This has been a week of “homes” for me: I left West Palm Beach to go spend Labor Day weekend in NYC last week, and today spent a few hours at the Charlotte airport on the way home from a work trip. I’m on my way back to West Palm Beach now.
My head is spinning from it all.
I lived in Charlotte for six years — my late twenties and early thirties — and it had a remarkable impact on my life. Professionally, the first half of my time at Bank of America was life-changing for my career. Socially, I met some incredible friends, many of whom I’m still very close with today. Some of the happiest days in my life were spent at the Whitewater Center, enjoying meals and drinks at Alexander Michael’s, and bonding with amazing friends at the M Street development. Charlotte was my first real home as an independent adult.
Now, it’s a fond memory. I drove through it on my move down to Florida earlier this year, but other than a brief overnight stay with some dear friends north of town, I didn’t see anyone and just waved at the skyline from the interstate. Too much has changed, in my life and in my social group in Charlotte… I can’t imagine it ever feeling like home again, after all these years and with so many of my Charlotte people gone.
Then there’s New York… certainly, much more recent, as I only moved away about six months ago. (It’s baffling to me that it’s been that long.) I lived there for almost seven years. It’s where I really found my stride in my career, moving into HR and Diversity & Inclusion work. It’s where I married my husband. It’s where I lived when I finished my Ph.D., quit the bank I’d worked at for twelve years, and started teaching and consulting. NYC was home for so many monumental changes in my life, and I lived in that apartment longer than any home I’d lived in since my first apartment at age eighteen.
Six months later, I still call myself a New Yorker. When I landed at LaGuardia last weekend, it felt perfectly normal to me. I was annoyed to find I no longer carried a MetroCard in my wallet. I navigated the subway with silent ease. I absent-mindedly ignored throngs of people who I passed on the street. I saw a Broadway show, and picnicked in Central Park. I caught up with friends, I laughed, I drank, and I enjoyed being back with familiar people and familiar places. I even stayed in my old apartment, smiling at the old trappings of my home and trying not to be weirded out by someone else’s furniture being there. (And my god, I loved ordering delivery from my favorite Thai restaurant.)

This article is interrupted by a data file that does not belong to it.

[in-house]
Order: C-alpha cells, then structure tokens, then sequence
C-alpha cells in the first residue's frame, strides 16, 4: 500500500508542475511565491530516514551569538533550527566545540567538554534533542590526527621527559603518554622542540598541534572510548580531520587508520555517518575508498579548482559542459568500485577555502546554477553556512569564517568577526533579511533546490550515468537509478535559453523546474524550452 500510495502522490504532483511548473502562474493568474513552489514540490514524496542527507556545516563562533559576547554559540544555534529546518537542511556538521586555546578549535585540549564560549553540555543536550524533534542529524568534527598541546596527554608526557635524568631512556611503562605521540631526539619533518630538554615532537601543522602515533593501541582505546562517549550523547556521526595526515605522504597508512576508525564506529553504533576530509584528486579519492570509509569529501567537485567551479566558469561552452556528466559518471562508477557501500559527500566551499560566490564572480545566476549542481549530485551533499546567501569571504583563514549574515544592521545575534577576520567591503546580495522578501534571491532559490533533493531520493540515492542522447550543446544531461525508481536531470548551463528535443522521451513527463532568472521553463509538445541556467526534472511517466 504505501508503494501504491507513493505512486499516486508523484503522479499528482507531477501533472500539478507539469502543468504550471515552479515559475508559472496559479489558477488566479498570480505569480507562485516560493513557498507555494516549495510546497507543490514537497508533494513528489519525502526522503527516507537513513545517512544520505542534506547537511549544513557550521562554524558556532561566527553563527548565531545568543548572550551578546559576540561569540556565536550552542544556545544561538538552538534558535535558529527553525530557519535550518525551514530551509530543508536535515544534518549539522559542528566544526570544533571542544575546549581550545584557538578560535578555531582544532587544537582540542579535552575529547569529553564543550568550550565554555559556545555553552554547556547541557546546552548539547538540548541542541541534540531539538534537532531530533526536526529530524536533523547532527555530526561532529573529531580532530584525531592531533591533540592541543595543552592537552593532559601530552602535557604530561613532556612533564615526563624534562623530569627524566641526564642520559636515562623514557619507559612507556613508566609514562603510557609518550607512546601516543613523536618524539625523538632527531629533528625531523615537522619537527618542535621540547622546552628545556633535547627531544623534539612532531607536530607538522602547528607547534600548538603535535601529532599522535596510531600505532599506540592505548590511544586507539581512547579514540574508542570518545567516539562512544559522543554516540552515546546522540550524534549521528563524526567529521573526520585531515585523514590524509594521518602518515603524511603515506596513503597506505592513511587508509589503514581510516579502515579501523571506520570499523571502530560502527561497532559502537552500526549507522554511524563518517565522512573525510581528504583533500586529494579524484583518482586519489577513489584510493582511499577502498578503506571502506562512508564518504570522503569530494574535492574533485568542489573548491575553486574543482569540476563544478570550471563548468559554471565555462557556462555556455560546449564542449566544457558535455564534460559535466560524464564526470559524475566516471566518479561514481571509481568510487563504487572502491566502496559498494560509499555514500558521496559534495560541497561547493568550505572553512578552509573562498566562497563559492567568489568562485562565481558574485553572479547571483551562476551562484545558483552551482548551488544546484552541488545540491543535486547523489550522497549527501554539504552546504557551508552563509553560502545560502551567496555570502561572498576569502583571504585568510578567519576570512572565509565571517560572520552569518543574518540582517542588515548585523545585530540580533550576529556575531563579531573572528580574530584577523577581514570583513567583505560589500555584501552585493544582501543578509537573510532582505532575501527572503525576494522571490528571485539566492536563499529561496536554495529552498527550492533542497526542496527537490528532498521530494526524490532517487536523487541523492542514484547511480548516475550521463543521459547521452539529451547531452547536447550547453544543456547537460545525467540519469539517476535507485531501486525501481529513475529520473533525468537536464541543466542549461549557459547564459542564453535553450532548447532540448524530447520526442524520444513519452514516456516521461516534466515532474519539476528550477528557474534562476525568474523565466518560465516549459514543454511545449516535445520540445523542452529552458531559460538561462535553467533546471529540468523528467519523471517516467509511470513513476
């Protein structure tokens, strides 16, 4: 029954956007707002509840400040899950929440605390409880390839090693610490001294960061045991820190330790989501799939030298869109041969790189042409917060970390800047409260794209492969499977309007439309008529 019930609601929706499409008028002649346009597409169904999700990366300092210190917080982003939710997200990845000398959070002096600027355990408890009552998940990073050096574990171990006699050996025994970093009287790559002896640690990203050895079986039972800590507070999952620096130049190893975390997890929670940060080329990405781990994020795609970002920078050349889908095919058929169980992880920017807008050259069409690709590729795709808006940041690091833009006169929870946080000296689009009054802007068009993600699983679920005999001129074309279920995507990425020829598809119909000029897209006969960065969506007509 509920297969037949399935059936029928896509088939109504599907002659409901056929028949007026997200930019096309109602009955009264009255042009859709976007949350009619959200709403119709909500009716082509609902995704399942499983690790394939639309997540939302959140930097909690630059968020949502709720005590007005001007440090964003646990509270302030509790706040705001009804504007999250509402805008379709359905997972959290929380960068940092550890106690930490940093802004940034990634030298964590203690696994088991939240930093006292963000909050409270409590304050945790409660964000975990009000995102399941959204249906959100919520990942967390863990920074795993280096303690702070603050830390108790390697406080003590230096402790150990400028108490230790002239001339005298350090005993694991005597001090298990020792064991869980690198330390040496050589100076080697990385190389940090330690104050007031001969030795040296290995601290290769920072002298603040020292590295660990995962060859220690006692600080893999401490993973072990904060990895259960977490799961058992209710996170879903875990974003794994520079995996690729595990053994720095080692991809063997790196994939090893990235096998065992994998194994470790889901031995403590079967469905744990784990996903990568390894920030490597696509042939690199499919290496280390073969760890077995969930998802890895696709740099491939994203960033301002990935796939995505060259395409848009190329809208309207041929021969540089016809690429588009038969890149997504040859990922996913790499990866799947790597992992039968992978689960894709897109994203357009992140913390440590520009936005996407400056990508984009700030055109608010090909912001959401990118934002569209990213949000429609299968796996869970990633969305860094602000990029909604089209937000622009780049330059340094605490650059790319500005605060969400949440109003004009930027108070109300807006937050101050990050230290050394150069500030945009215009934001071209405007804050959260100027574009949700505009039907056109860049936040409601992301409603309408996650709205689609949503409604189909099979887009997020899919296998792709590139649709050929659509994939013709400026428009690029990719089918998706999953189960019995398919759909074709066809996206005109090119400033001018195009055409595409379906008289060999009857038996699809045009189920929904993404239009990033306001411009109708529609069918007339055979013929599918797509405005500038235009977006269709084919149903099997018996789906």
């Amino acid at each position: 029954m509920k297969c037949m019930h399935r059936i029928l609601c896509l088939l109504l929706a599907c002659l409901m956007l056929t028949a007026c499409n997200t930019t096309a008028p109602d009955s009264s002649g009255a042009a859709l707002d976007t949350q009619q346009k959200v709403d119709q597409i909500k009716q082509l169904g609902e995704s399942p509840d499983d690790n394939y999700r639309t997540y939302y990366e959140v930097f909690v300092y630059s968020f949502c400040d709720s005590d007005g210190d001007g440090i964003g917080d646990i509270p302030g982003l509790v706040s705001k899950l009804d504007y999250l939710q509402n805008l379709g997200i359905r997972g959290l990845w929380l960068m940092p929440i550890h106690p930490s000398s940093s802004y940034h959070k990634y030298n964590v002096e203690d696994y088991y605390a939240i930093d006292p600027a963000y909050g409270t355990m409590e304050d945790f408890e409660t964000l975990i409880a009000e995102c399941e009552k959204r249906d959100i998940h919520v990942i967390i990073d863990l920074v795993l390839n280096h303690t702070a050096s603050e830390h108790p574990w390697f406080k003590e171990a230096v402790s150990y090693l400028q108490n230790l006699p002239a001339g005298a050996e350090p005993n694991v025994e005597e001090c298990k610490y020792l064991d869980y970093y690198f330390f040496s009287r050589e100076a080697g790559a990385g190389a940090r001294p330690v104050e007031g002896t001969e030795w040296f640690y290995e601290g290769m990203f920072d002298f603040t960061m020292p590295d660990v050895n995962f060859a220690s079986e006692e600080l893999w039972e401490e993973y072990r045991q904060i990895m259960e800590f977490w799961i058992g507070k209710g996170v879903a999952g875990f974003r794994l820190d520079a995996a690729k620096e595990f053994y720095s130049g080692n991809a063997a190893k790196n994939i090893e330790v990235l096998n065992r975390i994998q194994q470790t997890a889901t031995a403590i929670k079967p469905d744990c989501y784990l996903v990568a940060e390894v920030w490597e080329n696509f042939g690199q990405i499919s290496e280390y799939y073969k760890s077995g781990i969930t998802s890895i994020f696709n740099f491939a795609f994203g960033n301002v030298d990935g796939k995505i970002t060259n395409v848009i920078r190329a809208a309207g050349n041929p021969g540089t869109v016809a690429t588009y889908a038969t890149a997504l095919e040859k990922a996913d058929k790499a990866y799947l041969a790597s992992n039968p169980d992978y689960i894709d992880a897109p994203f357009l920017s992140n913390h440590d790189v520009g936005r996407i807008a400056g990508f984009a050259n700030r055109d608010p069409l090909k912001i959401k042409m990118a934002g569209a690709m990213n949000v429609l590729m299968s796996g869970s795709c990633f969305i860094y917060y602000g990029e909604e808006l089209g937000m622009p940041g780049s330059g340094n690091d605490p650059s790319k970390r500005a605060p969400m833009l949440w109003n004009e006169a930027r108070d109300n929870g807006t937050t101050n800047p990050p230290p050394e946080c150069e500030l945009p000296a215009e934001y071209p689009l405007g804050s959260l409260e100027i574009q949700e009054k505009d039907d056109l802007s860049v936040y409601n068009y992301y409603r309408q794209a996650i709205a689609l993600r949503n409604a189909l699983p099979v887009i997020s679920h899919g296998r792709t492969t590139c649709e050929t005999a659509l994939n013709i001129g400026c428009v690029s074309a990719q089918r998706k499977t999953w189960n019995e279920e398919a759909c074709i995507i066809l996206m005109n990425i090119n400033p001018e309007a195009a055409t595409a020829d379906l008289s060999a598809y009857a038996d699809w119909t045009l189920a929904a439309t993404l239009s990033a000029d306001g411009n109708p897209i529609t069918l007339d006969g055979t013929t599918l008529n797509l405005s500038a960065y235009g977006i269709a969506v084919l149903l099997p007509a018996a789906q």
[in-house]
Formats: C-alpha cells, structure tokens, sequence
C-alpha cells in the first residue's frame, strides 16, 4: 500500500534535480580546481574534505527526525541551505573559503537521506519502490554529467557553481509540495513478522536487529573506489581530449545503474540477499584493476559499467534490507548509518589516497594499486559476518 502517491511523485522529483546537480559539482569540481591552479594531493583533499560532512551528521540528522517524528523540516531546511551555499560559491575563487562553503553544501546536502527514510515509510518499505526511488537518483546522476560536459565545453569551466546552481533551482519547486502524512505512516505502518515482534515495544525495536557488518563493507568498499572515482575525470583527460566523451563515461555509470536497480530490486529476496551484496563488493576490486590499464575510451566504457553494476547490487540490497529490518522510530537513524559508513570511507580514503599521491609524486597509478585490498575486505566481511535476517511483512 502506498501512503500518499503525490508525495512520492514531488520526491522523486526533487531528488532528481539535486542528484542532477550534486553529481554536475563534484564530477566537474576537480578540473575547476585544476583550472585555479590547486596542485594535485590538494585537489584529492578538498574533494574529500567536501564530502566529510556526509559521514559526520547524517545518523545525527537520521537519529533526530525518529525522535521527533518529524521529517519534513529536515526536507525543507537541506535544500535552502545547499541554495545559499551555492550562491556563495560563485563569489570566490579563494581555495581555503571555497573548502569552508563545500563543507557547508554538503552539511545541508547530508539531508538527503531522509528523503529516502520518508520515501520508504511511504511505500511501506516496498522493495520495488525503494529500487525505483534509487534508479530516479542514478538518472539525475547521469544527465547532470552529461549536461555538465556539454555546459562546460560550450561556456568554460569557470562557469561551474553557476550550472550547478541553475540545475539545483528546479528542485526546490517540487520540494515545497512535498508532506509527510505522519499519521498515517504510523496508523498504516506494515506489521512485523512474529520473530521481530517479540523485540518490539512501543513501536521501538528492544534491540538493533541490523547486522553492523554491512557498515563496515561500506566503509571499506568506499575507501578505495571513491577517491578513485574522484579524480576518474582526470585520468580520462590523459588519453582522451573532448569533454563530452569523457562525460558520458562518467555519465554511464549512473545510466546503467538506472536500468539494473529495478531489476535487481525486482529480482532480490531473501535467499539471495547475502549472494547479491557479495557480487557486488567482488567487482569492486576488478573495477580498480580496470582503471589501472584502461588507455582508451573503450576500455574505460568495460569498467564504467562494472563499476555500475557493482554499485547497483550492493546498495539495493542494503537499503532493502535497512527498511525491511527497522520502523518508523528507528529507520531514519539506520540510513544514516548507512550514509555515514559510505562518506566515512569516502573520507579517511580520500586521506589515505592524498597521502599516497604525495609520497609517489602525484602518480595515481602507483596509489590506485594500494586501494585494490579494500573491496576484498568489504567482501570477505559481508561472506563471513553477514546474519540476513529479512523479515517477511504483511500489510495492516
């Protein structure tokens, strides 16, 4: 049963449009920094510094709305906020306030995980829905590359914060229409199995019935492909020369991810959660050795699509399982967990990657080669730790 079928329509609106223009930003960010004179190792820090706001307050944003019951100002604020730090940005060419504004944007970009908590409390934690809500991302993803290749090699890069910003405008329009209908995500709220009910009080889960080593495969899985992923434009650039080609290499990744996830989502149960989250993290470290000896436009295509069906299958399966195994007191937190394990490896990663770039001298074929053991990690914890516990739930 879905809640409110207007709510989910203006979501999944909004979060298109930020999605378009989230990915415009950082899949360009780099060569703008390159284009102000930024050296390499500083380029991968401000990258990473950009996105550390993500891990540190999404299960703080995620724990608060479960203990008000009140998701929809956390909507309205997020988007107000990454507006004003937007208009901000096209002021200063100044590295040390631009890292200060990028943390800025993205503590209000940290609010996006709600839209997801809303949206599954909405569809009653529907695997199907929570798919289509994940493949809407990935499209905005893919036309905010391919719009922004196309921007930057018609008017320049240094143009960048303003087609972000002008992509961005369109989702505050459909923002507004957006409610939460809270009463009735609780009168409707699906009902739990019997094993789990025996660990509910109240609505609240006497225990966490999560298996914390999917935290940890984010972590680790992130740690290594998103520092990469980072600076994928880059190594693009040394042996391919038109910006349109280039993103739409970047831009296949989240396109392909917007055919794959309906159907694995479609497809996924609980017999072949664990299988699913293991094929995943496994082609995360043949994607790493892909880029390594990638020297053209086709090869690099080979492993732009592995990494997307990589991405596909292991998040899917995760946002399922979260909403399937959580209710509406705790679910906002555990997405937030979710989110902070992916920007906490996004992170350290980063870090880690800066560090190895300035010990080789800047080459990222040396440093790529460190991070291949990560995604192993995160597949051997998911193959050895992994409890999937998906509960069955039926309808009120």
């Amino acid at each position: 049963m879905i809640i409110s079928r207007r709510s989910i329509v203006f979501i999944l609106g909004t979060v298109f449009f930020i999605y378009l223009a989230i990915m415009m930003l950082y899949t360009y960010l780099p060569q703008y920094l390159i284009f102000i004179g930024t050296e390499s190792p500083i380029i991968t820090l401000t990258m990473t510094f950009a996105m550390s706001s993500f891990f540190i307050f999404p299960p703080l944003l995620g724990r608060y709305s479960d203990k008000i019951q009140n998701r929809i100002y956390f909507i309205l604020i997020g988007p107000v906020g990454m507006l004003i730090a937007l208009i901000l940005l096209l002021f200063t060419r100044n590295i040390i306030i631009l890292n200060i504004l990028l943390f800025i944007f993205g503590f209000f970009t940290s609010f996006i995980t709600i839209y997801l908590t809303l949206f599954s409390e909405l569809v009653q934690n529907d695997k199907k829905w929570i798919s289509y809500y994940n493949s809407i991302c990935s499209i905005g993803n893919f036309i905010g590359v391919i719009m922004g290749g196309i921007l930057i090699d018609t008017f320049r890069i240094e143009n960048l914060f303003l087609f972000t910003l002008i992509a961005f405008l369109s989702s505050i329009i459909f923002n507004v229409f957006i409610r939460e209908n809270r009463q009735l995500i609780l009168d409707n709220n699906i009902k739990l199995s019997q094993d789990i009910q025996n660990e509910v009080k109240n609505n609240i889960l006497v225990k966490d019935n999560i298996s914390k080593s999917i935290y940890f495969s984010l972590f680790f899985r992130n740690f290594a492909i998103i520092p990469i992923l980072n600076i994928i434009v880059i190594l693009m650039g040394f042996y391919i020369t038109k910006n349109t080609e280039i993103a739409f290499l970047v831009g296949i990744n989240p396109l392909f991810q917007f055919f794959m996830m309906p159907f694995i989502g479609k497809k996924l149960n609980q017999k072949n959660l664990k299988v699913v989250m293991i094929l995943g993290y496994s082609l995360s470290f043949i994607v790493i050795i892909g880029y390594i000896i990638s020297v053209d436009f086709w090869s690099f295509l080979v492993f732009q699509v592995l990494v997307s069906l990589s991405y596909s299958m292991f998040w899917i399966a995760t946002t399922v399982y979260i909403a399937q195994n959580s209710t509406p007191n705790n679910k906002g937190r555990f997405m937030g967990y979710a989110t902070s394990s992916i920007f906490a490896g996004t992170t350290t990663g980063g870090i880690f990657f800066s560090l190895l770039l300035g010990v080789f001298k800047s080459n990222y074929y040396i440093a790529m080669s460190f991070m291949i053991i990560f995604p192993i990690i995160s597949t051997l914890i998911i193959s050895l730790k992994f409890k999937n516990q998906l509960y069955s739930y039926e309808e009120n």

It was nice. But it was definitely not home anymore.
Even while there, I found myself thinking of the things I missed back in West Palm Beach. Walking to the subway, I grumbled to myself about missing my air conditioned car. Sitting in my old apartment, I was astounded that I lived with window ACs for so long, and missed my central air back home. In solo moments when I didn’t have my NYC friends around, I found myself wondering what our neighbors back home were up to, and looking forward to seeing my new friends in West Palm Beach.
NYC felt like a pleasant vacation, a nostalgic indulgence, but by the end of my visit I was eager to get home, and home just wasn’t NYC anymore.
These two experiences have me wistfully pondering what home really is. It has me asking myself what makes a home home, and where I’ll be calling home next.
I’m still keeping my 212 area code though.